Mail configuration

Basics (Exim)

First I need to set up forward and reverse DNS for the IP of the mail server.


primary_hostname =

Maildir delivery to virtual users

All mail users are virtual, that is, do not map to Unix user accounts. I want mail to be stored in Maildirs.

Create a Unix user for the virtual mail users:

useradd vmail

In order to prohibit world read access to mailboxes, mailnull user (for Exim) must be added to vmail group. Otherwise Exim will fail sender verification when sending mail to remote machines. After this change Exim must be restarted.

Define the router:

  driver = accept
  local_part_suffix = +* : -*
  condition = ${if exists{/home/vmail/users/$local_part} {yes} {no} }
  transport = dovecot

The dovecot router should be placed in front of the local users one.

Define the transport:

  driver = appendfile
  user = vmail
  group = vmail
  mode = 0600
  maildir_format = true
  mode_fail_narrower = false
  envelope_to_add = true
  return_path_add = true

Outgoing mail

To send mail, I need to use the submission port (587) and set up authentication.

Submission port (Exim)

daemon_smtp_ports = 25 : 587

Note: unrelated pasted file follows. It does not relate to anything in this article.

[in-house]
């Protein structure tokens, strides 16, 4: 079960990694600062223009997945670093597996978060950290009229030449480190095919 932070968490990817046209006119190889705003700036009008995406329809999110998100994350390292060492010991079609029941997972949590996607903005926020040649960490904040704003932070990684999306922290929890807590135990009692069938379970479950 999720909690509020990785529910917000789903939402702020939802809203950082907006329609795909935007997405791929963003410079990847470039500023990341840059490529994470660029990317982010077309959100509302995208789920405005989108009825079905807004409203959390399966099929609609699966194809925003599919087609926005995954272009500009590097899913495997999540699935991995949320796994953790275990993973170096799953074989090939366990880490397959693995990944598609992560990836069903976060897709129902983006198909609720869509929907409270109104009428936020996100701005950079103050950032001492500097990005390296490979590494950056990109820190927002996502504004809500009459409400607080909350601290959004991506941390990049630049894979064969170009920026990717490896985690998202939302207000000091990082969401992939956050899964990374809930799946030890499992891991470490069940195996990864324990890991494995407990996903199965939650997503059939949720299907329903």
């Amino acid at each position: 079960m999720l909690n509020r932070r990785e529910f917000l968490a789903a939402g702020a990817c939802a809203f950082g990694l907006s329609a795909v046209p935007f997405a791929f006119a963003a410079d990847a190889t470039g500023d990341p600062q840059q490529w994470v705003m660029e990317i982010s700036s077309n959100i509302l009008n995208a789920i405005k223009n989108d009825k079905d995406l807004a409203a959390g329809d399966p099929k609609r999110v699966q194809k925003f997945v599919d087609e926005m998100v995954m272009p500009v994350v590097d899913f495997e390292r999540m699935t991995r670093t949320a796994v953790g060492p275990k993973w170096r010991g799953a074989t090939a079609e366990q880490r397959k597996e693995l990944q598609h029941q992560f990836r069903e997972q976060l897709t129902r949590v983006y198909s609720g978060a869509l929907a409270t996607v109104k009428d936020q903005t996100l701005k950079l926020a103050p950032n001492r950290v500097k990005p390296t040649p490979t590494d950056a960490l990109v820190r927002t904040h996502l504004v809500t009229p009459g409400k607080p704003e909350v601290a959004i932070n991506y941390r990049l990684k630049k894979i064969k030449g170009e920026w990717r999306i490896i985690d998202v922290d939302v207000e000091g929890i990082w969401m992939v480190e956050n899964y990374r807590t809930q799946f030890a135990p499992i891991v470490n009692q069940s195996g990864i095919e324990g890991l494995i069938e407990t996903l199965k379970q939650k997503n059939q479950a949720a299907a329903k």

SMTP authentication (Exim)

# Allow any client to use TLS.

tls_advertise_hosts = *

# Specify the location of the Exim server's TLS certificate and private key.

tls_certificate = /usr/local/etc/exim/ssl/cert.pem
tls_privatekey = /usr/local/etc/exim/ssl/privatekey.pem

Now define an authenticator:

  driver = plaintext
  server_set_id = $auth2
  server_condition = ${if eq{$auth3}{${lookup{$auth2}lsearch{/usr/local/etc/exim/passwd}}}}
  server_advertise_condition = ${if eq{$tls_cipher}{}{}{*}}
  server_prompts = :
  public_name = PLAIN

Sender override

By default, messages submitted via the submission protocol are modified by Exim to have the user that is used for authentication as the sender. This manifests in the sender user being in the envelope from header and also "on behalf of" addition to the originating email address.

In my case the user I use for authentication is not the user I send email from, therefore for this particular user I want to tell Exim to leave my original sender.

untrusted_set_sender = {if eq {$sender_ident}{send} {*} {}}
local_from_check = {if eq {$sender_ident}{send} {false} {true}}